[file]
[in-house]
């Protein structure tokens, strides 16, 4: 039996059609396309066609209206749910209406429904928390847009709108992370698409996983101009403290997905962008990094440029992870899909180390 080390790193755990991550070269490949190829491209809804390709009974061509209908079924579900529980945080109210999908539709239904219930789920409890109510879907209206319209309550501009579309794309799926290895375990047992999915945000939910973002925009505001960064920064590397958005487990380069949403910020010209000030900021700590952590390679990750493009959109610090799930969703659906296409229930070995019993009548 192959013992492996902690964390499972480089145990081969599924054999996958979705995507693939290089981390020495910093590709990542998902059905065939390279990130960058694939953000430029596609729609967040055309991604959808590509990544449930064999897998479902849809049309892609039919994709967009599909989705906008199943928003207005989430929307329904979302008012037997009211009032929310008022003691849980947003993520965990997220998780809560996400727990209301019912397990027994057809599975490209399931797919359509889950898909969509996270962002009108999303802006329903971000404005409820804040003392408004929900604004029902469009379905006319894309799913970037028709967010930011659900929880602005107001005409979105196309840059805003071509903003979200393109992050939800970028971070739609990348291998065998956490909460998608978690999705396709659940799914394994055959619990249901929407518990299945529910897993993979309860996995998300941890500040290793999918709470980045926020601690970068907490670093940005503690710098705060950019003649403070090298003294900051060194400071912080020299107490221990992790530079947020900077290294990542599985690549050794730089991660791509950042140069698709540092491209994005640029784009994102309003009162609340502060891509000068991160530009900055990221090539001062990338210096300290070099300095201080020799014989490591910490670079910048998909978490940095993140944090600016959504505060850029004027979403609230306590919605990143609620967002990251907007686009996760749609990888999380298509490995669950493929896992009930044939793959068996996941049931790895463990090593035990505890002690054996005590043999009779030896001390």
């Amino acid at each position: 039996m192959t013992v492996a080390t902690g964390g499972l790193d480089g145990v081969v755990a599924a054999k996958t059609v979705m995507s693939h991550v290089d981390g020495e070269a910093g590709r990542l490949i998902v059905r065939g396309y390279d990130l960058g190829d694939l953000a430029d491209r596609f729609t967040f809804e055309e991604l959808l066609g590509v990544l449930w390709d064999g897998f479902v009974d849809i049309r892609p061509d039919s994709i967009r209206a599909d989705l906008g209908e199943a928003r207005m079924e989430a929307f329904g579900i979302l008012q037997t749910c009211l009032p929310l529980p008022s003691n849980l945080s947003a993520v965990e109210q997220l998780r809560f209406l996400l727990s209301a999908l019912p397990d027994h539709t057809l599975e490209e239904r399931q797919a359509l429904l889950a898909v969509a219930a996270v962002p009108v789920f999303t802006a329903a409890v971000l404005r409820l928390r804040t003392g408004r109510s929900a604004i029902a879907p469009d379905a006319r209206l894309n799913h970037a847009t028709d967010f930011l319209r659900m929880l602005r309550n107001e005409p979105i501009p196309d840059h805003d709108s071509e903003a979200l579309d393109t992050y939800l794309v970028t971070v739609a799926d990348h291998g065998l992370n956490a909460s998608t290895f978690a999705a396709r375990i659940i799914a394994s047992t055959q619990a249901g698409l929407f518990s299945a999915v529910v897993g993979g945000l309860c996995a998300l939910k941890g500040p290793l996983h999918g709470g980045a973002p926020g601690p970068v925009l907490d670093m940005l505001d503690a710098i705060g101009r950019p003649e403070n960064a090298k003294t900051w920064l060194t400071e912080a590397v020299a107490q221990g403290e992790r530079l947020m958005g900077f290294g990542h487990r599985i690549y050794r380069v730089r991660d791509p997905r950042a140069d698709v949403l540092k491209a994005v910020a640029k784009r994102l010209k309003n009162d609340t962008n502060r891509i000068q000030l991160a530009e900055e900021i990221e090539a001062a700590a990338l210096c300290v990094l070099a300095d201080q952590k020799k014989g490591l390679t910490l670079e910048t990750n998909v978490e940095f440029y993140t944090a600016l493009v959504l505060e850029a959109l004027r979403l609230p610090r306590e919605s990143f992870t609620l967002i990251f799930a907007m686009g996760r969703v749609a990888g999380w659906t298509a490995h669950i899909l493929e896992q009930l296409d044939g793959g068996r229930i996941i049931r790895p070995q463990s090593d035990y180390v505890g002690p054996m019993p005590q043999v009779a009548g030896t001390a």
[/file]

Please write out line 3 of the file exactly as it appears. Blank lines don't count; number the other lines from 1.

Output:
């Amino acid at each position: 039996m192959t013992v492996a080390t902690g964390g499972l790193d480089g145990v081969v755990a599924a054999k996958t059609v979705m995507s693939h991550v290089d981390g020495e070269a910093g590709r990542l490949i998902v059905r065939g396309y390279d990130l960058g190829d694939l953000a430029d491209r596609f729609t967040f809804e055309e991604l959808l066609g590509v990544l449930w390709d064999g897998f479902v009974d849809i049309r892609p061509d039919s994709i967009r209206a599909d989705l906008g209908e199943a928003r207005m079924e989430a929307f329904g579900i979302l008012q037997t749910c009211l009032p929310l529980p008022s003691n849980l945080s947003a993520v965990e109210q997220l998780r809560f209406l996400l727990s209301a999908l019912p397990d027994h539709t057809l599975e490209e239904r399931q797919a359509l429904l889950a898909v969509a219930a996270v962002p009108v789920f999303t802006a329903a409890v971000l404005r409820l928390r804040t003392g408004r109510s929900a604004i029902a879907p469009d379905a006319r209206l894309n799913h970037a847009t028709d967010f930011l319209r659900m929880l602005r309550n107001e005409p979105i501009p196309d840059h805003d709108s071509e903003a979200l579309d393109t992050y939800l794309v970028t971070v739609a799926d990348h291998g065998l992370n956490a909460s998608t290895f978690a999705a396709r375990i659940i799914a394994s047992t055959q619990a249901g698409l929407f518990s299945a999915v529910v897993g993979g945000l309860c996995a998300l939910k941890g500040p290793l996983h999918g709470g980045a973002p926020g601690p970068v925009l907490d670093m940005l505001d503690a710098i705060g101009r950019p003649e403070n960064a090298k003294t900051w920064l060194t400071e912080a590397v020299a107490q221990g403290e992790r530079l947020m958005g900077f290294g990542h487990r599985i690549y050794r380069v730089r991660d791509p997905r950042a140069d698709v949403l540092k491209a994005v910020a640029k784009r994102l010209k309003n009162d609340t962008n502060r891509i000068q000030l991160a530009e900055e900021i990221e090539a001062a700590a990338l210096c300290v990094l070099a300095d201080q952590k020799k014989g490591l390679t910490l670079e910048t990750n998909v978490e940095f440029y993140t944090a600016l493009v959504l505060e850029a959109l004027r979403l609230p610090r306590e919605s990143f992870t609620l967002i990251f799930a907007m686009g996760r969703v749609a990888g999380w659906t298509a490995h669950i899909l493929e896992q009930l296409d044939g793959g068996r229930i996941i049931r790895p070995q463990s090593d035990y180390v505890g002690p054996m019993p005590q043999v009779a009548g030896t001390a």